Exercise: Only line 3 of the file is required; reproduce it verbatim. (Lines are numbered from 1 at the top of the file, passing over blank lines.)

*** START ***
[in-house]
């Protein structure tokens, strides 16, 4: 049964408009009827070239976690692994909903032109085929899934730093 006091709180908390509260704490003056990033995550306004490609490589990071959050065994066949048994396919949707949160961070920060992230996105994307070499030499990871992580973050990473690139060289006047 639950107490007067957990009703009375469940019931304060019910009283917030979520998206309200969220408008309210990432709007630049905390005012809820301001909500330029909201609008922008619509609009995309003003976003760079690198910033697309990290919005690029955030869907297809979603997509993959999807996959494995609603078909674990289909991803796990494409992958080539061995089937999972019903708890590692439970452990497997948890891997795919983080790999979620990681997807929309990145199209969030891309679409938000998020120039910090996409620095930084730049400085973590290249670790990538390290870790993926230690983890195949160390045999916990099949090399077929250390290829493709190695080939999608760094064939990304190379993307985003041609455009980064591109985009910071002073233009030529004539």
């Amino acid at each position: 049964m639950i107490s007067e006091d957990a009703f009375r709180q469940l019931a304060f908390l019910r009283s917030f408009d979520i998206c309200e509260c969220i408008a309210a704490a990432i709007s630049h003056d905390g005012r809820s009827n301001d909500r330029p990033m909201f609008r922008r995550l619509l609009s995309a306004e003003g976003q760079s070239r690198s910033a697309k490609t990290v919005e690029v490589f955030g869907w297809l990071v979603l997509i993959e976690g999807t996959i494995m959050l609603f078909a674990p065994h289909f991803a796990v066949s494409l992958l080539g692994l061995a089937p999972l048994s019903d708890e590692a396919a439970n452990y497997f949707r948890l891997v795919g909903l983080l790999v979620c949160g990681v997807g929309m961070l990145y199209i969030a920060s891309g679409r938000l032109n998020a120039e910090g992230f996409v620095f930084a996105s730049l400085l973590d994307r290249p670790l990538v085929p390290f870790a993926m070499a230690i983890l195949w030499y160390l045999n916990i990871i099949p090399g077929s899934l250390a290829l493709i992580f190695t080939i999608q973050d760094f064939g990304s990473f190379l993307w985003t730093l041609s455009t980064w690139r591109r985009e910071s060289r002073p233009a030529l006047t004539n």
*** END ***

């Amino acid at each position: 049964m639950i107490s007067e006091d957990a009703f009375r709180q469940l019931a304060f908390l019910r009283s917030f408009d979520i998206c309200e509260c969220i408008a309210a704490a990432i709007s630049h003056d905390g005012r809820s009827n301001d909500r330029p990033m909201f609008r922008r995550l619509l609009s995309a306004e003003g976003q760079s070239r690198s910033a697309k490609t990290v919005e690029v490589f955030g869907w297809l990071v979603l997509i993959e976690g999807t996959i494995m959050l609603f078909a674990p065994h289909f991803a796990v066949s494409l992958l080539g692994l061995a089937p999972l048994s019903d708890e590692a396919a439970n452990y497997f949707r948890l891997v795919g909903l983080l790999v979620c949160g990681v997807g929309m961070l990145y199209i969030a920060s891309g679409r938000l032109n998020a120039e910090g992230f996409v620095f930084a996105s730049l400085l973590d994307r290249p670790l990538v085929p390290f870790a993926m070499a230690i983890l195949w030499y160390l045999n916990i990871i099949p090399g077929s899934l250390a290829l493709i992580f190695t080939i999608q973050d760094f064939g990304s990473f190379l993307w985003t730093l041609s455009t980064w690139r591109r985009e910071s060289r002073p233009a030529l006047t004539n």